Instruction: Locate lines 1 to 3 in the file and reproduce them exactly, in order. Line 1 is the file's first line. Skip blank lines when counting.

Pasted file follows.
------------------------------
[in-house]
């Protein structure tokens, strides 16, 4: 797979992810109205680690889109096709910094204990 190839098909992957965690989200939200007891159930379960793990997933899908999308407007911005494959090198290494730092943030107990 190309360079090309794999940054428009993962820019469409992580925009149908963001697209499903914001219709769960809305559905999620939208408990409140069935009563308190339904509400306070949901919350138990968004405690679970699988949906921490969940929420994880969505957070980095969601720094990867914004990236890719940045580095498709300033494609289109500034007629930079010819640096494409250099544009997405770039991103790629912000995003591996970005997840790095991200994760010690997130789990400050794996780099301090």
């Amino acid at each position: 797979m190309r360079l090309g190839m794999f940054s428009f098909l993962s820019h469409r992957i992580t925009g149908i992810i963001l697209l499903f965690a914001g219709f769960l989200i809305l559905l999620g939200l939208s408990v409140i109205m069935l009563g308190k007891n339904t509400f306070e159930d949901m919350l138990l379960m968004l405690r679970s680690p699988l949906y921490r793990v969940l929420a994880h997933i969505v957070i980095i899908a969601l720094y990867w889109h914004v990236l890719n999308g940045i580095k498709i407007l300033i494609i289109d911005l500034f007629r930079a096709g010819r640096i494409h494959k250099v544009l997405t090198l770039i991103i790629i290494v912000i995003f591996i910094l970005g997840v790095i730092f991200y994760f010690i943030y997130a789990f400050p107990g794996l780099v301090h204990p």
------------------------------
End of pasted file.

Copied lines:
[in-house]
């Protein structure tokens, strides 16, 4: 797979992810109205680690889109096709910094204990 190839098909992957965690989200939200007891159930379960793990997933899908999308407007911005494959090198290494730092943030107990 190309360079090309794999940054428009993962820019469409992580925009149908963001697209499903914001219709769960809305559905999620939208408990409140069935009563308190339904509400306070949901919350138990968004405690679970699988949906921490969940929420994880969505957070980095969601720094990867914004990236890719940045580095498709300033494609289109500034007629930079010819640096494409250099544009997405770039991103790629912000995003591996970005997840790095991200994760010690997130789990400050794996780099301090």
């Amino acid at each position: 797979m190309r360079l090309g190839m794999f940054s428009f098909l993962s820019h469409r992957i992580t925009g149908i992810i963001l697209l499903f965690a914001g219709f769960l989200i809305l559905l999620g939200l939208s408990v409140i109205m069935l009563g308190k007891n339904t509400f306070e159930d949901m919350l138990l379960m968004l405690r679970s680690p699988l949906y921490r793990v969940l929420a994880h997933i969505v957070i980095i899908a969601l720094y990867w889109h914004v990236l890719n999308g940045i580095k498709i407007l300033i494609i289109d911005l500034f007629r930079a096709g010819r640096i494409h494959k250099v544009l997405t090198l770039i991103i790629i290494v912000i995003f591996i910094l970005g997840v790095i730092f991200y994760f010690i943030y997130a789990f400050p107990g794996l780099v301090h204990p």